With the first battles of insurrection waged that April 24 and the General Post Office (GPO) in downtown Dublin now occupied by rebel forces, P. H. Pearse stood under the portico of the GPO to tell passersby—and the world—the reasons for the earlier gunfire and combat. Reading a formal proclamation declaring “The Provisional Government of the Irish Republic,” Pearse, the president of the just-named Republic, used present-tense verbs and bold language to make his case: “Ireland, through us, summons her children to her flag and strikes for her freedom.” The second sentence he read that Easter Monday in 1916 notes that his kindred fighters, assembled from members of the Irish Republican Brotherhood, the Irish Volunteers, and the Irish Citizen Army, were “supported by her exiled children in America” and, somewhat more vaguely, “by gallant allies in Europe.”
In the Proclamation, Ireland’s “children” and the “exiled children in America” join forces as the Easter Rising begins. Aside from “the Irish nation,” America is the only other country he specifically names. Great Britain, the ancient enemy of an independent Ireland, is dismissed as “an alien government” and “a foreign people and government” without more explicit identification.
For Pearse and his followers, the journey to the GPO on April 24 depended on plotting and planning that had taken place in both Ireland and America over the course of several years. In the United States, John Devoy saw the Rising as his life’s crowning achievement. Born in 1842 in County Kildare, Devoy was exiled by the British government to America in 1871. A member of the secretive Irish Republican Brotherhood (IRB) before he was twenty, he worked to recruit to the Republican side Irish soldiers serving in the British army, and in 1865 he helped IRB founder James Stephens escape from prison—before being arrested himself on February 22, 1866. At his trial a year later, he pleaded guilty to the charge of treason felony and was sentenced to imprisonment of fifteen years at hard labor. After nearly five years of incarceration, including the pre-trial period, he received amnesty, banishing him from the territory of Great Britain until the end of his sentence.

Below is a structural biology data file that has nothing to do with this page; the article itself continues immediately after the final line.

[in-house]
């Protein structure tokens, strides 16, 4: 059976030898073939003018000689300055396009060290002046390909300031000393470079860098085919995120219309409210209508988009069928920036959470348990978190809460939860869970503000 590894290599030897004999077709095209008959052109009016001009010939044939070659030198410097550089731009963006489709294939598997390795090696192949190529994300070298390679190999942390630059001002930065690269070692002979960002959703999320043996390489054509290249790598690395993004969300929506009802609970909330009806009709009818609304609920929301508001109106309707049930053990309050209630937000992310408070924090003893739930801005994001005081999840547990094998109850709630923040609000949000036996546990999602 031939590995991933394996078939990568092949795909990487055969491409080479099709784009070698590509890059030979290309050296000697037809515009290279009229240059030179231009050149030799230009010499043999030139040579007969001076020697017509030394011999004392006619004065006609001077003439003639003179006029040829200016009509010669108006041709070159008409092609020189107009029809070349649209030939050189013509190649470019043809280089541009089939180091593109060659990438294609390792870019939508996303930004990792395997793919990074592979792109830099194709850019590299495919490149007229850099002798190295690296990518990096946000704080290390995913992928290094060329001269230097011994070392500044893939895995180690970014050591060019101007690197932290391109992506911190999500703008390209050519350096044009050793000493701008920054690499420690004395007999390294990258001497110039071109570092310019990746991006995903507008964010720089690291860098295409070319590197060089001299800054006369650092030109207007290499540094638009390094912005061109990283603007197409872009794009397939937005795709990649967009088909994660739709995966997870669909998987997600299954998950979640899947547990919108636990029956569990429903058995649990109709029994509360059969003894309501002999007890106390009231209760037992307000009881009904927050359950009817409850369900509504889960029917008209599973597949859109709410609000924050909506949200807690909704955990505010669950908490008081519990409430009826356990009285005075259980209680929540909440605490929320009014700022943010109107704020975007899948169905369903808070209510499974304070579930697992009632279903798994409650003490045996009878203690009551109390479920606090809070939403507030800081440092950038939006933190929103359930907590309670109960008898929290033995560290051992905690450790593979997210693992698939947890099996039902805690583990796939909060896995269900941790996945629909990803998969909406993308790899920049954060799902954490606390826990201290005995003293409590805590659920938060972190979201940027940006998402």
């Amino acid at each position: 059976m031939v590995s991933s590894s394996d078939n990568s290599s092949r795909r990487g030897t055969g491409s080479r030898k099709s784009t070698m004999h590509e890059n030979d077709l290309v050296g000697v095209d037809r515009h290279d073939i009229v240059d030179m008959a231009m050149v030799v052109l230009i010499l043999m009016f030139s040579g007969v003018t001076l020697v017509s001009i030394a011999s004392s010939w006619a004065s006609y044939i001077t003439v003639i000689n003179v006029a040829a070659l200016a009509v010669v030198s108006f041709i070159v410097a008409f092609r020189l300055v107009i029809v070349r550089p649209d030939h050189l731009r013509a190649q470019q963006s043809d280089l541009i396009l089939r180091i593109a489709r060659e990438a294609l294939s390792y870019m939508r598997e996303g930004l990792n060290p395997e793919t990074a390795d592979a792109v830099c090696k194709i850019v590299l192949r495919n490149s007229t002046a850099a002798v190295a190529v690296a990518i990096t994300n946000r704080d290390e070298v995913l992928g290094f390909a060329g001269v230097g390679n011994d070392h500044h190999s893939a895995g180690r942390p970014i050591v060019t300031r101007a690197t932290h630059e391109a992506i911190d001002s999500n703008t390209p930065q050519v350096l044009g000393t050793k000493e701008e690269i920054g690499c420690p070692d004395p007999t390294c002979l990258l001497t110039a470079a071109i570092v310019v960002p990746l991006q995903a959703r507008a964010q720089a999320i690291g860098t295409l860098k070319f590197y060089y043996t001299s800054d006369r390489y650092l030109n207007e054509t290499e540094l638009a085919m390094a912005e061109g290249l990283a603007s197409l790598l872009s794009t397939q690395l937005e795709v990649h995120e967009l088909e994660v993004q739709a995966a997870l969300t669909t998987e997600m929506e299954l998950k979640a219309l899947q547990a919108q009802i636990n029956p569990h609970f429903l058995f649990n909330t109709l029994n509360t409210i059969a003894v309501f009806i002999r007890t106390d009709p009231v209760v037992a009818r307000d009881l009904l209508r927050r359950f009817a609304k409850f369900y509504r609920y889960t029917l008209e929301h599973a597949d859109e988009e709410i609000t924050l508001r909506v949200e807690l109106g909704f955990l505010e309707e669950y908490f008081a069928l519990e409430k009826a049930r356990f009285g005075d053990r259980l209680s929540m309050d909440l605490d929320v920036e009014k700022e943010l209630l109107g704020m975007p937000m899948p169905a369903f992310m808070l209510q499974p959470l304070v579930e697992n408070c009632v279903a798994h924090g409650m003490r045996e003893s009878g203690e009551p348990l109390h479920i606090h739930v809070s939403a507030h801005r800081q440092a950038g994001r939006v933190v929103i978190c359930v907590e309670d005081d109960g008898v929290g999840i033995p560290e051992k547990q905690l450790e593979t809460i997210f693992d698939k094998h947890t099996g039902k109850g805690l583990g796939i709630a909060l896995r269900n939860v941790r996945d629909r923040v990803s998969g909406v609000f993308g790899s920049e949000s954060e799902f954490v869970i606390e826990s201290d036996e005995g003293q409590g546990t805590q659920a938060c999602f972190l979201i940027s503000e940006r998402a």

In the opinion of one commentator, Devoy kept himself on a war footing for over half a century, and his wait wasn’t in vain. As much as anyone, he embodied the American “exile” referred to in the Proclamation. Although Devoy became a naturalized U.S. citizen in 1883, for nearly six decades in his adopted country he never stopped dreaming about independence for Ireland. He headed up Clan na Gael (the American counterpart to the IRB and also a secret organization); raised money for republicanism (contributions from the United States proved critical in financing the Rising); and engaged in journalism (besides working on newspapers in New York and Chicago, he launched the Irish Nation in 1880 and The Gaelic American, a weekly newspaper based in New York City and foursquare republican in its viewpoint, in 1903). In short, Devoy kept freedom for Ireland the animating principle of his life. For the Rising, and though three thousand miles away, he was simultaneously planner, paymaster, and propagandist.
While Devoy played different yet intersecting roles, he also balanced his approach. The ideologue was also a pragmatist. The consummate insider who whispered conspiratorial schemes to other Clan members was also a well-known journalist and public speaker. The proud Irishman was an equally staunch defender of American ideals. Historical assessments of Devoy often compare him to Lenin for what he contributed to the cause of Irish independence, and someone once observed that “only the pen of Balzac could do him justice.” Just five feet six and solidly built like a fighter, his thick beard complemented his intense gaze.
Devoy built on a foundation earlier exiles and immigrants had established. Particularly during the famine years (1845–1852) and their aftermath, the numbers of the American Irish community swelled with remarkable speed. According to statistics compiled by the Commission on Emigration and Other Population Problems in Dublin, 740,216 Irish emigrants departed for America between 1851 and 1855, with a total of 989,834 through 1861. During the next decade (1861–1870), another 690,845 followed. In the seventy-year period between 1851 and 1921, some 3,794,852 people left Ireland for the United States—out of a total of 4,514,017 who emigrated from there. Counting second-generation Irish in America, more Irishmen and -women resided in the United States by 1900 than lived in Ireland.
Many arrived carrying little more than a grudge for the British. For some, the great hunger produced even greater hatred—and a longing to see their native land as a miniature America, independent and free from England. In 848, Henry Grattan Jr., a member of the House of Commons from County Meath, told a session of Parliament at Westminster about a conversation he had the year before at an Irish seaport with a man preparing to sail to the United States. In Grattan’s telling, “I advised him to remain at home. ‘No, Sir,’ said he, ‘I will go to the Land of Liberty.’ ‘But consider your sons’ was my reply. ‘Oh! They will come back,’ was the response, ‘and when they do come back it will be with rifles on their shoulders.’ ”
Excerpted from Ireland’s Exiled Children: America and the Easter Rising by Robert Schmuhl with permission from Oxford University Press, Inc. © Oxford University Press 2016.
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